April showers bring May flowers. They also bring great fantasy football debates.
After identifying the passionate division among the fantasy community on the Tevin Coleman or Isaiah Crowell argument, we now turn our attention to one of the most polarizing individual players for the 2017 fantasy football season: running back Jay Ajayi of the Miami Dolphins.
After the Dolphins signed free agent Arian Foster last summer, we were quick to hear rumblings from Dolphins’ camp that Jay Ajayi was unhappy. This led to Ajayi sitting at home during Week One as a healthy scratch by Miami head coach Adam Gase. Many wondered if Ajayi would even finish the season in a Dolphins’ uniform.
Then came Arian Foster’s injury, subsequent retirement, and a total change in the Jay Ajayi narrative.
To Be or Not to Be: The Jay Ajayi Fantasy Football Question
After creating another Twitter poll, it became apparent the fantasy community was split on Jay Ajayi’s 2017 fantasy value.
What is Jay Ajayi's most likely 2017 fantasy outcome?
It all makes for the perfect fantasy football argument.
Let’s outline both sides, and provide a verdict.
(All statistics from PlayerProfiler).
PRO: Jay Ajayi will be a Top Fantasy Running Back in 2017
In a fantasy season that produced a true running back renaissance, Miami running back Jay Ajayi was one of the NFL’s best in 2016. After serving as Arian Foster’s backup for the first four games, Ajayi grabbed the starting tailback spot in Week Five and never looked back.
The 24-year-old Boise State product was a true workhouse for Miami, ranking ninth among all NFL running backs with 260 carries (17.3 per game). Despite starting only 12 games, Ajayi finished fourth in the league with 1,272 rushing yards. His violent, downhill running style punished opposing defenses. Ajayi accumulated 484 yards after contact, which ranked third among all running backs. On a per game basis, he averaged 32.3 yards after contact, ranking second at the position.
The true breakout for Ajayi came in Weeks Six and Seven, when he rushed for over 200 yards in consecutive home games against Pittsburgh and Buffalo. Ajayi torched both teams for a combined 423 yards and three total touchdowns. His game against Buffalo featured a brilliant 53-yard fourth quarter run from his own end zone that sealed the Dolphins’ victory.
Following those two performances, Ajayi faced the stiff run defense of the New York Jets. At that time, the Jets boasted the number one overall rushing defense in the league. In possibly his best performance of the season, Ajayi rushed for 111 yards, one touchdown, and even caught three passes. Against that Jets top run defense, Ajayi rattled off seven runs of nine yards or more, including this first quarter 20 yard touchdown run.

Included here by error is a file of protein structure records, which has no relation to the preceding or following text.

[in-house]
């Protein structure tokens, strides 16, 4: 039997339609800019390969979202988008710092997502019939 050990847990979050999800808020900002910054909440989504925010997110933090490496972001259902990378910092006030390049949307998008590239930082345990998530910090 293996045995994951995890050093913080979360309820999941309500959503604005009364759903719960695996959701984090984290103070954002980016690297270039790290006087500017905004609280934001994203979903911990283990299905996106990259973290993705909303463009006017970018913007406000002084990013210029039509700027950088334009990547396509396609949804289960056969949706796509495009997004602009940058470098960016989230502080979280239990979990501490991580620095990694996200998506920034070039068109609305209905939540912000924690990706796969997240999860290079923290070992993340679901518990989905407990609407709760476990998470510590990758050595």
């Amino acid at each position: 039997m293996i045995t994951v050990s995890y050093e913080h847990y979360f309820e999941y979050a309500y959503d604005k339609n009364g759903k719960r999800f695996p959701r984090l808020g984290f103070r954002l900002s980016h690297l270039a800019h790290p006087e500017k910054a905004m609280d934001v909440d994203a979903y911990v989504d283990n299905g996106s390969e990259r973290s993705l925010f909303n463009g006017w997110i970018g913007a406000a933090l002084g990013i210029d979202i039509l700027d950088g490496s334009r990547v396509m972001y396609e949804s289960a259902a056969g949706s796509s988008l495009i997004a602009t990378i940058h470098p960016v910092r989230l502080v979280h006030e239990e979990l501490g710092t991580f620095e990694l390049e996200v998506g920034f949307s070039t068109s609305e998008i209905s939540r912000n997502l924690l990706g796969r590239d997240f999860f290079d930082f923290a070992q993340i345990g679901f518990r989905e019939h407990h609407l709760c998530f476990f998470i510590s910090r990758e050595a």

Ajayi’s breakout season didn’t end there. He added a third 200 yard rushing game in a Week 16 overtime win at Buffalo. Ajayi had already accumulated 122 rushing yards before overtime, and then added 87 more yards in the extra period including this fantastic 57 yard run to set up the game winning field goal. Ajayi finished with 209 yards, becoming just the fourth NFL player to ever rush for at least 200 yards in three games in the same season. He joined Tiki Barber (2005, N.Y. Giants), Earl Campbell (1980, Houston) and O.J. Simpson (1973, Buffalo) with this incredible road performance in late December.
Jay Ajayi’s current ADP is 27.94 making him the 10th running back off the board in MFL10 drafts. He is one of the true workhorses left in the modern NFL, and head coach Adam Gase has already mentioned the idea of Ajayi getting 350 carries this season.
The only area Ajayi really needed to improve was as a receiver in the passing game. His 27 total receptions ranked 38th among all NFL running backs. But already the Dolphins coaching staff is starting to rave about Ajayi’s newfound pass catching ability.
After a great 2016 season, Ajayi will take an even bigger step forward this year. He is a running back workhorse behind a solid offensive line, with a creative offensive mind in Adam Gase that will make him an integral part of the passing game. Ajayi is a steal at his current round three value, and will provide a top five fantasy running back floor this season for any fantasy owner.